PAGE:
This is all just the tip of the iceberg and doesn’t even include the fact that all the while, you’re worried about the fact that your mom or dad is sick. When faced with this amount of constant stress, mental, and emotional burden, and just plain work, our bodies quickly go into survival mode. Survival mode is that feeling when we can’t turn off. Even once we’ve managed to check everything off a to-do list, we still can’t relax or focus. We’re snapping at the kids. We can’t find enjoyment in the little things. Everything is just irritating. We’re exhausted no matter how much sleep we get. It’s all just too much and can lead to chronic stress and anxiety if left unchecked.
Loneliness and Hopelessness
Even though you may have plenty of resources and people to help with the ever-growing list of things to do, the final decision-making usually falls on you alone. Being responsible for those decisions, when you’re already in a heightened state of alert because you’re in survival mode, can leave you feeling incredibly lonely. Then, things just snowball from there. Every kid has that moment when they just want to call their mom or dad and ask what they should do. This doesn’t change when you’re an adult in the role of a caregiver for your parents. The only problem is it’s your mom or dad that you’re caring for, so you can’t do that. This only amplifies the feelings of loneliness and hopelessness that you felt before. Every caregiver feels these terrible feelings at some point. They suck. You are not alone and there is hope for normalcy.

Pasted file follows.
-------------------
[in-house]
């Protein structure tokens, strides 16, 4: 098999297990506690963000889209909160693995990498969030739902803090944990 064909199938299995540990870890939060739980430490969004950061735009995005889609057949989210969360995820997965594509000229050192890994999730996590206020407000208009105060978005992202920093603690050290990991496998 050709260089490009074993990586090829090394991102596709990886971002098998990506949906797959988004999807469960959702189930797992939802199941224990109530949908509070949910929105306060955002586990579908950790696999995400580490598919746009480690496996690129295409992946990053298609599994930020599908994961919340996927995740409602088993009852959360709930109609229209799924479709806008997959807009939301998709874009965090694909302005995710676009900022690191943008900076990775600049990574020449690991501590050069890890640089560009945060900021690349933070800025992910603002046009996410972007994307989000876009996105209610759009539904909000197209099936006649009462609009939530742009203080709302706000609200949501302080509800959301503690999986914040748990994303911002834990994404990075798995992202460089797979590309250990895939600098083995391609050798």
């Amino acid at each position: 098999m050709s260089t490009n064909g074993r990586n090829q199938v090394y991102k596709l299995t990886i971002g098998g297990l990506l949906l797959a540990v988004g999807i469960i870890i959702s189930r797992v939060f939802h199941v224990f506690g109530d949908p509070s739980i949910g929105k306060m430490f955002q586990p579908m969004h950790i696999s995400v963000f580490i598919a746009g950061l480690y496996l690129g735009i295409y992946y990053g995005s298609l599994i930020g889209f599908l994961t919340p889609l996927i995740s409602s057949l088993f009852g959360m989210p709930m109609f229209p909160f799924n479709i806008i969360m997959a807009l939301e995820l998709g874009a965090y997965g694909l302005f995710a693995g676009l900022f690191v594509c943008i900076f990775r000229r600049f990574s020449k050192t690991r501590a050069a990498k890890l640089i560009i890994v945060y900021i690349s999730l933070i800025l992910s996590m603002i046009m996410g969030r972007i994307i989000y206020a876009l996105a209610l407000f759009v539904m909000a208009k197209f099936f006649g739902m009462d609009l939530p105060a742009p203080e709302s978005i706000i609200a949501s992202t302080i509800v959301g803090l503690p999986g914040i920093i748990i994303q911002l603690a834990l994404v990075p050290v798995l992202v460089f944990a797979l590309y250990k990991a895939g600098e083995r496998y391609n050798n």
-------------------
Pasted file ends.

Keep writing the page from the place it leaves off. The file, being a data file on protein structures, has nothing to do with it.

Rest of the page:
Another feeling that we’ve all experienced as caregivers of our parents or loved ones is guilt. Guilt comes in many forms for caregivers. You may feel resentful for the time you’ve lost at work or with your family. You may feel bad for just flat-out not wanting to do it anymore. There’s no question that there will be days when you’ll be so exhausted that you just want to stay in bed. Because you’ve been running in survival mode for so long, your body hurts and your brain is foggy, so you just feel like quitting. You wouldn’t, but because you thought about it, now you can add guilt to the list of bad feelings. This is normal. You’re not a bad person. You’re a human being.